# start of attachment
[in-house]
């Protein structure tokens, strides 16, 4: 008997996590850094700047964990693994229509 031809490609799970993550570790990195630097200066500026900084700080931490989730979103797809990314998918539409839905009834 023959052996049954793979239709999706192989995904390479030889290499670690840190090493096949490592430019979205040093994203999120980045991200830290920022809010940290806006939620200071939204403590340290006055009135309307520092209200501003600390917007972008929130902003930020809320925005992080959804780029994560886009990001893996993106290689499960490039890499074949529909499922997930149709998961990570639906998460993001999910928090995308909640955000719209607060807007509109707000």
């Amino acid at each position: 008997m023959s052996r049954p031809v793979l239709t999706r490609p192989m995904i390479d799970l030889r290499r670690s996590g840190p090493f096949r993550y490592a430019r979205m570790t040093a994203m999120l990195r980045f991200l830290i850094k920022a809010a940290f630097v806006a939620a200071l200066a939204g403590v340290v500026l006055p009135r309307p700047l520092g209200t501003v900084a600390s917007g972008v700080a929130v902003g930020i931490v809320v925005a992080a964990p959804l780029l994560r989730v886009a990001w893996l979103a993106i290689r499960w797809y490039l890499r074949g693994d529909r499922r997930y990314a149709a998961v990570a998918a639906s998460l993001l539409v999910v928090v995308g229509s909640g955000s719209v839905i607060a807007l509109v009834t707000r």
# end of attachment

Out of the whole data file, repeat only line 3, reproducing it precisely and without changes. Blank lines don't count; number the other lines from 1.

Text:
């Amino acid at each position: 008997m023959s052996r049954p031809v793979l239709t999706r490609p192989m995904i390479d799970l030889r290499r670690s996590g840190p090493f096949r993550y490592a430019r979205m570790t040093a994203m999120l990195r980045f991200l830290i850094k920022a809010a940290f630097v806006a939620a200071l200066a939204g403590v340290v500026l006055p009135r309307p700047l520092g209200t501003v900084a600390s917007g972008v700080a929130v902003g930020i931490v809320v925005a992080a964990p959804l780029l994560r989730v886009a990001w893996l979103a993106i290689r499960w797809y490039l890499r074949g693994d529909r499922r997930y990314a149709a998961v990570a998918a639906s998460l993001l539409v999910v928090v995308g229509s909640g955000s719209v839905i607060a807007l509109v009834t707000r």